Critical Context (Masterplots II: American Fiction Series)
As many readers have noticed, William Melvin Kelley’s first novel suggests a black writer’s mature response to the work of the South’s greatest novelist, William Faulkner (1897-1962). Like Faulkner’s Yoknapatawpha County, Kelley’s fictional Southern state with its history of interrelated black and white families provides him with a way of crystallizing the meaning of Southern history. General Dewey Willson’s historic example is like that of Colonel John Sartoris in Faulkner’s novel Sartoris (1929; revised as Flags in the Dust, 1929). Both writers share, moreover, a basic concern with the theme of freedom and with the way slavery has demeaned both blacks and whites.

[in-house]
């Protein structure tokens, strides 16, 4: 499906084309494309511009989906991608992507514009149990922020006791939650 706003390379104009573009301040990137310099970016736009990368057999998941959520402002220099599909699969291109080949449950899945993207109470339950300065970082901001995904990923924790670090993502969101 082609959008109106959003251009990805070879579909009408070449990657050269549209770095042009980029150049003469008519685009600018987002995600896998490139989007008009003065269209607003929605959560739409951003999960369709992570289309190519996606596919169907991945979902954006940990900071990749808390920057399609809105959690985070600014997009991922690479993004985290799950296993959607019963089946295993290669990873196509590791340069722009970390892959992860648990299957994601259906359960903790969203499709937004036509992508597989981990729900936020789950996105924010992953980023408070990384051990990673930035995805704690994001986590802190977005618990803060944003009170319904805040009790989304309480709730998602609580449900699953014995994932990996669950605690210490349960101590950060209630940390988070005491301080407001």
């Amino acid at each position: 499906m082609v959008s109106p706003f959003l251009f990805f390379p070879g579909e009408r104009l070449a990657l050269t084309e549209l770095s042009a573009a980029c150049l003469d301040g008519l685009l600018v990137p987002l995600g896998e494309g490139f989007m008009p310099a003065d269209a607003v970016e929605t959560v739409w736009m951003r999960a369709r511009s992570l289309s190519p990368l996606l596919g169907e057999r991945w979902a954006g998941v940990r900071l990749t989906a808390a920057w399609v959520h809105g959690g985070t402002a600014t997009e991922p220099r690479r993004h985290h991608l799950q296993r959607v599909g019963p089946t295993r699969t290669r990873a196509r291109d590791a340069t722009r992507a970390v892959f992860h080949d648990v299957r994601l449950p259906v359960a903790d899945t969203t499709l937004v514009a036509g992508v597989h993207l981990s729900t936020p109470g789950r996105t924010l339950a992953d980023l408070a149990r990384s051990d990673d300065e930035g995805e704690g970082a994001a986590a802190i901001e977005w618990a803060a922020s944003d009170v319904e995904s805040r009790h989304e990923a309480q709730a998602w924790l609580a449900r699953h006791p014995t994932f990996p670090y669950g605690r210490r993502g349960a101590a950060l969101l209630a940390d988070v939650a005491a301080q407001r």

Kelley has been influenced by Faulkner not only in terms of themes and characters but also in the way that he handles point of view and chronology. Like Faulkner in Go Down, Moses (1942), Kelley begins in the present and moves rapidly into the past. Separate chapters of A Different Drummer reflect different periods of time and points of view, as is true in much of Faulkner’s fiction. Both writers withhold crucial information and force readers to assemble history in the fragments of evidence offered in widely separated chapters. In this way, not only is considerable suspense and mystery generated but also readers are forced to take individual responsibility for making the narratives of the novel cohere.
A comparison between these...
(The entire section is 540 words.)